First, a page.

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  •  John Kelly (C) whose brother Michael Kelly was shot dead on Bloody Sunday, celebrates with other family members following the final outcome of the Bloody Sunday Inquiry, in Londonderry, Northern Ireland on 15 June 2010.

    John Kelly (C) whose brother Michael Kelly was shot dead on Bloody Sunday, celebrates with other family members following the final outcome of the Bloody Sunday Inquiry, in Londonderry, Northern Ireland on 15 June 2010. | Photo: EFE

Published 2 March 2019

The PPS stated that second-guessing the decision could cause "significant and undue distress" to the families of the victims.

Prosecutors in Northern Ireland will formally announce their decision regarding the trial of former British Soldiers that would allegedly have participated in the deadly repression during "Bloody Sunday." According to The Telegraph, four army veterans might face murder charges.

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According to the U.K. media outlet, four former paratroopers could be facing murder chargers on March 14. The Northern Ireland Public Prosecution Service (PPS) will meet with the families of the victims and make the official announcement on whether or not the former soldiers will face trial.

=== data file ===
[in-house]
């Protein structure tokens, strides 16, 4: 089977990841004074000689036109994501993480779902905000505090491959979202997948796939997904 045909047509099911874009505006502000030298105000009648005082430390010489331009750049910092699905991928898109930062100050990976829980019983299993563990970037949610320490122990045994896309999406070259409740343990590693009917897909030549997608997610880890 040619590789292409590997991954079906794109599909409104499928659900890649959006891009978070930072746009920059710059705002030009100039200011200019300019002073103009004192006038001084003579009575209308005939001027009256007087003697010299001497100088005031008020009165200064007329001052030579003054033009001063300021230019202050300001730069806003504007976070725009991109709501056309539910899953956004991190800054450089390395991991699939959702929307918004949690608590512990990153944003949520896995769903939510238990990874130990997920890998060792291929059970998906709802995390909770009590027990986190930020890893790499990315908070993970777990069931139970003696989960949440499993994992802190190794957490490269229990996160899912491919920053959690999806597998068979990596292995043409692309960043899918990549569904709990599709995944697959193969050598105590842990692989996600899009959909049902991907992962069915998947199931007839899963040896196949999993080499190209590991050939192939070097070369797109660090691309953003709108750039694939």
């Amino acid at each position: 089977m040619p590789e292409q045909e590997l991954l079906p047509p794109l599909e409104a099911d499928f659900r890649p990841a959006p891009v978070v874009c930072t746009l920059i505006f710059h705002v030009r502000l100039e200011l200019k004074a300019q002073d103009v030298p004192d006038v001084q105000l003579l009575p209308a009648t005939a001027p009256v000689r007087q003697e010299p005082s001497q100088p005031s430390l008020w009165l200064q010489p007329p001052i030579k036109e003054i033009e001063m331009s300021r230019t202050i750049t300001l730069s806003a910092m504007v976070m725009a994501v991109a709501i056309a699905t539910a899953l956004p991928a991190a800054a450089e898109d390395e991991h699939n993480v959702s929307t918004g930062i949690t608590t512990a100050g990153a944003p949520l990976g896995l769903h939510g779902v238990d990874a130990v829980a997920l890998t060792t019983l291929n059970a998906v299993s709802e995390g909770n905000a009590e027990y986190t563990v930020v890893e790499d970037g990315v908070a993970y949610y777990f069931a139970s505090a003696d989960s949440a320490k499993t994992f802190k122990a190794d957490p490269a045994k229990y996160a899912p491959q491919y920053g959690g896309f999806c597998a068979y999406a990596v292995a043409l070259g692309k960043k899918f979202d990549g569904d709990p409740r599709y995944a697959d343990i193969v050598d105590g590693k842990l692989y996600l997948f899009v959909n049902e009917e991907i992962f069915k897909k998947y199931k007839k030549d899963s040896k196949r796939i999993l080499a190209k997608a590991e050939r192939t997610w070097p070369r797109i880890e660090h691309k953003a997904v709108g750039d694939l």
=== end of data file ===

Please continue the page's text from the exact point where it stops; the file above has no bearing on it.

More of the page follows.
On January 30, 1972, Irish catholics, aligned to the independence movement, protested in Derry for civil rights. 13 protesters were shot and killed. The British Parachute Regiment shot at the crowd with live fire, 12 died at the scene and another person died in hospital. At least 14 others were injured. After a public inquiry, all the victims were exonerated and it was acknowledged that they were not posing any violent threat.

In June 2010, then-Prime Minister David Cameron offered an extraordinary apology for the 1972 killings, known as Bloody Sunday, and stated that they were "both unjustified and unjustifiable." According to Cameron "what happened should never, ever have happened, (...) The government is ultimately responsible for the conduct of the armed forces. And for that, on behalf of the government, and indeed our country, I am deeply sorry."

The Prosecutors office in Northern Ireland has warned about the speculation on the imminent rulings on the Bloody Sunday soldiers. The PPS stated that second-guessing the decision could cause "significant and undue distress" to the families of the victims.

The repression during ‘Bloody Sunday’ marked an escalation in the conflict between the British presence in Northern Ireland, and the anti-colonial movement that fought to unify Ireland as an independent republic. Many of the survivors of Bloody Sunday were radicalised by the experience, the Provisional Irish Republican Army (IRA) gained much public support and new recruits following what some saw as a colonial massacre.

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